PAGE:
The Medicinal Herb Info site was created to help educate visitors about the often forgotten wisdom of the old ways of treating illnesses. Many of today's drugs and medicines were originally derived from natural ingredients, combinations of plants and other items found in nature.

We are not suggesting that you ignore the help of trained medical professionals, simply that you have additional options available for treating illnesses. Often the most effective treatment involves a responsible blend of both modern and traditional treatments.

We wish you peace and health!

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Pansy

Scientific Names

Pansy

  • Viola tricolor L.
  • Violaceae
  • Violet family

Common Names

  • Butterfly flower
  • Cull me to you
  • Garden violet
  • Heart’s-Ease
  • Johnny jumper
  • Johnny-jump-up
  • Love-in-idleness
  • Pancies
  • Stepmother
  • Three faces in a hood

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Parts Usually Used

Leaves
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Pansy

Description of Plant(s) and Culture

The pansy is an annual plant; the soft, angular, hollow stem, 4-12 inches high, bears alternate, ovate to lanceolate, toothed leaves on the lower part of the plant. Stipules are large, leaflike, and strongly divided. The solitary, axillary flowers may be yellow, blue, violet, or two-colored, the flowering time is from March to October.
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Where Found

Widely cultivated as a garden ornamental but is also found wild in fields and meadows, heaths, moors, sunny banks, and along the edges of forests in North America, northern Asia, and Europe.
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Medicinal Properties

Anodyne, demulcent, diaphoretic, diuretic, expectorant, laxative, vulnerary
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Biochemical Information

Mucilage, salicylic acid, saponins, a flavonic glycoside called violaquercetin
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Legends, Myths and Stories

Although pansy is known as heart’s ease, there is another herb known as heart’s ease or lady’s thumb (Polygonum persicaria L.). Lady’s thumb is of the buckwheat family and has no similarity whatsoever to the pansy.

Legend has it that the flowers, originally white, were turned purple by one of Cupid’s arrows, thus the basal leaves are heart-shaped.

Used medicinally since ancient times; once used in love potions, hence the name of heart’s ease.
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Uses

An infusion is useful for skin eruptions, diarrhea, and urinary problems, fevers, mild sedative, blood purifier, asthma, heart palpitations, jaundice, gout, rheumatic problems, arteriosclerosis, high blood pressure, dry throat, pleurisy, itch, cough, blemished skin, psoriasis, acne, sebhorrheic skin (scaly) diseases, cradle cap in infants and children, convulsions, epilepsy, sores, ulcers, varicose veins, prevents colds, bedwetting, retinal hemorrhages, tendency to bruise easily, hives, diaper rash, nervous complaints, hysteria, chest congestion, lung inflammations, and cramps in children. The dried and powdered plant can be applied to wounds or made into a salve with honey for external use.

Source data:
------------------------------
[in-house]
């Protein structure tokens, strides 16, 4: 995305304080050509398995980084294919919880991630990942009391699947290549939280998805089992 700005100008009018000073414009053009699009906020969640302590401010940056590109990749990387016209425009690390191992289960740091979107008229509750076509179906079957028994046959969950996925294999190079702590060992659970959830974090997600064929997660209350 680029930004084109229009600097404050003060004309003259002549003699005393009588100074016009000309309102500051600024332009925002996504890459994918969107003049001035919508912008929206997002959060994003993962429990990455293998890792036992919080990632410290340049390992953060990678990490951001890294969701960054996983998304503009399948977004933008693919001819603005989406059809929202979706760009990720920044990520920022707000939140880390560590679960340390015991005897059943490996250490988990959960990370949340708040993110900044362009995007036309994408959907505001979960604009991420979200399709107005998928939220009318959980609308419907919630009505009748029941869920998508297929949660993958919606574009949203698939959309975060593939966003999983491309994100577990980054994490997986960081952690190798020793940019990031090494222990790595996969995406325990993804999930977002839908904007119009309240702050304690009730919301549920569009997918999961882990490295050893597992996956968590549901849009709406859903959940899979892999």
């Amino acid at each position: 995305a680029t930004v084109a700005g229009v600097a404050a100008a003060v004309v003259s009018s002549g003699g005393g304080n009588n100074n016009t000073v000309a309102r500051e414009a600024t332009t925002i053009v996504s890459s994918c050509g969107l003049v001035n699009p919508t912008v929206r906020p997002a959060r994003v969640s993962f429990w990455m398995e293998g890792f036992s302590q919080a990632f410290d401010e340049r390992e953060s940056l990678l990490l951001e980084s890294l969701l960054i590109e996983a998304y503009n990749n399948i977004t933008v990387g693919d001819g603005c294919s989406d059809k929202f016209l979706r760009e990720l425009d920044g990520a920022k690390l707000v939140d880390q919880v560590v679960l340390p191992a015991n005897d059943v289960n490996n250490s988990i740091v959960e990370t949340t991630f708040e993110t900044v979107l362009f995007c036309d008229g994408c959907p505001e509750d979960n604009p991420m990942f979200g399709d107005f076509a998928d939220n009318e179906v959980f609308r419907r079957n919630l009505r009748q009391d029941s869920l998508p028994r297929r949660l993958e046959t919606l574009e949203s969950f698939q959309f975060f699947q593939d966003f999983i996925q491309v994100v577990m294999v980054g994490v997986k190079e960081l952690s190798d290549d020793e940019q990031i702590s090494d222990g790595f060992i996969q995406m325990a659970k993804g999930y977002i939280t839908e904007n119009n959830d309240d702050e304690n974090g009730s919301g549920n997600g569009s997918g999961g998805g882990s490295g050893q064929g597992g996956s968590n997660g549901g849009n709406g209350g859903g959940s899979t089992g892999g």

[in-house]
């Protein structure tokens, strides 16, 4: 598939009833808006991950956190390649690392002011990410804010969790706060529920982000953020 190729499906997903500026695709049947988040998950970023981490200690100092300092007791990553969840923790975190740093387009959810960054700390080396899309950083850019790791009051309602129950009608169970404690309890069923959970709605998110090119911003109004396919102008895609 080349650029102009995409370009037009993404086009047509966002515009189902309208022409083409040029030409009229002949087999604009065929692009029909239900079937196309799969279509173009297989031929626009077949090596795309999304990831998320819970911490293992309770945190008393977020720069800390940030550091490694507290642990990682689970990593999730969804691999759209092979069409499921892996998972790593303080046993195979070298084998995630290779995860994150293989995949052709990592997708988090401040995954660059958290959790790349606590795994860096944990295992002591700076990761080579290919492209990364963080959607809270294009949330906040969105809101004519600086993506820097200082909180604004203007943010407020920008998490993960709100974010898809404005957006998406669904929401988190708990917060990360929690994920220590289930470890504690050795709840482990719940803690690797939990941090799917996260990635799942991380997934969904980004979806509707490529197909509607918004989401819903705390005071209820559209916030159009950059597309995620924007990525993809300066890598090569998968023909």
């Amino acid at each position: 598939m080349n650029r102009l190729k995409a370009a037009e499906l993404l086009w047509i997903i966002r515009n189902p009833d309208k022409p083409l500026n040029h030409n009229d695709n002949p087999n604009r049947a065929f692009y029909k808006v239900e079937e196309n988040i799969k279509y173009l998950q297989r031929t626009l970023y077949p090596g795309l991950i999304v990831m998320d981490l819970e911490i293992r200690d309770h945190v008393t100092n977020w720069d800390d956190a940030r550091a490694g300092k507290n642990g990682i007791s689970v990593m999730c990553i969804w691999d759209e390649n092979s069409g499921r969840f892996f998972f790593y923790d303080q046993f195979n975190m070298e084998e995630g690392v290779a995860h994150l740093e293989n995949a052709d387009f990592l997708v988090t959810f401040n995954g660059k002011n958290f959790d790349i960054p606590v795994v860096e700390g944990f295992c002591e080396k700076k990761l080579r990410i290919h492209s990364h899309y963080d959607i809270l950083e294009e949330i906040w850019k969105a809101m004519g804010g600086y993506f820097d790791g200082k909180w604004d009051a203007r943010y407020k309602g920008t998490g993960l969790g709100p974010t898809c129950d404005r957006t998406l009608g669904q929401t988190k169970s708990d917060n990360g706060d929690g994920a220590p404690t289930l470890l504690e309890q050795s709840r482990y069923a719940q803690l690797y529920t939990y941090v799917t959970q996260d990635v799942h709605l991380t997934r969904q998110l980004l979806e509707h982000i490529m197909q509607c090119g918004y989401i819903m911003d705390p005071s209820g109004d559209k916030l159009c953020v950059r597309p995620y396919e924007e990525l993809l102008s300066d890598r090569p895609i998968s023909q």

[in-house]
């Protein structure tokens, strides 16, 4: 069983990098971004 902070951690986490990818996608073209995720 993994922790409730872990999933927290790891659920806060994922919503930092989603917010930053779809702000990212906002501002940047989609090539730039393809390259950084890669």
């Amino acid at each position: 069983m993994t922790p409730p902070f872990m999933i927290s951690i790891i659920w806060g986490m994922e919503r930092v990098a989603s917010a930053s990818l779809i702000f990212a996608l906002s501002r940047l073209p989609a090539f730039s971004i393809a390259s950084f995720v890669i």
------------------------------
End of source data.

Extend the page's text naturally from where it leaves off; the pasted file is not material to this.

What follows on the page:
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Formulas or Dosages

Harvest while flowering.

Infusion: steep 1 to 2 tsp. plant in 1/2 cup boiling water. Take 1 cup a day, a mouthful at a time.

Cold extract: soak 2 to 4 tsp. plant in 1 cup cold water for 8 hours. Take 1 cup a day, a mouthful at a time.
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Warning

Contains saponins; may be toxic in larger doses. May induce nausea and vomiting.

Excessive doses or prolonged, continuous use can lead to skin problems.
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Bibliography

Buy It! American Folk Medicine, by Clarence Meyer, Meyerbooks, publisher, PO Box 427, Glenwood, Illinois 60425, 1973

Buy It! The Complete Medicinal Herbal, by Penelope Ody, Dorling Kindersley, Inc, 232 Madison Avenue, New York, NY 10016, First American Edition, copyright 1993

Buy It! Culpeper’s Complete Herbal & English Physician: Updated With 117 Modern Herbs, by Nicholas Culpeper, Meyerbooks, publisher, PO Box 427, Glenwood, Illinois 60425, 1990, (reprint of 1814)

Buy It! Eastern/Central Medicinal Plants, by Steven Foster and James A. Duke., Houghton Mifflin Company, 215 Park Avenue South, New York, NY 10000

Herbal Gardening, compiled by The Robison York State Herb Garden, Cornell Plantations, Matthaei Botanical Gardens of the University of Michigan, University of California Botanical Garden, Berkeley., Pantheon Books, Knopf Publishing Group, New York, 1994, first edition

Buy It! The Healing Plants, by Mannfried Pahlow, Barron’s Educational Series, Inc. 250 Wireless Blvd., Hauppauge, NY 11788, 1992

Buy It! The Herb Book, by John Lust, Bantam Books, 666 Fifth Avenue, New York, NY. copyright 1974.

Buy It!The Magic of Herbs, by David Conway, published by Jonathan Cape, Thirty Bedford Square, London, England. (Out of print)

Buy It! The Nature Doctor: A Manual of Traditional and Complementary Medicine, by Dr. H.C.A. Vogel; Keats Publishing, Inc., 27 Pine Street (Box 876) New Canaan, CT. 06840-0876. Copyright Verlag A. Vogel, Teufen (AR) Switzerland 1952, 1991

Buy It! Planetary Herbology, by Michael Tierra, C.A., N.D., O.M.D., Lotus Press, PO Box 325, Twin Lakes. WI 53181., Copyright 1988, published 1992

Buy It! Webster’s New World Dictionary, Third College Edition, Victoria Neufeldt, Editor in Chief, New World Dictionaries: A Division of Simon & Schuster, Inc., 15 Columbus Circle, New York, NY 10023

Buy It! The Rodale Herb Book: How to Use, Grow, and Buy Nature’s Miracle Plants (An Organic gardening and farming book), edited by William H. Hylton, Rodale Press, Inc. Emmaus, PA, 18049., 1974

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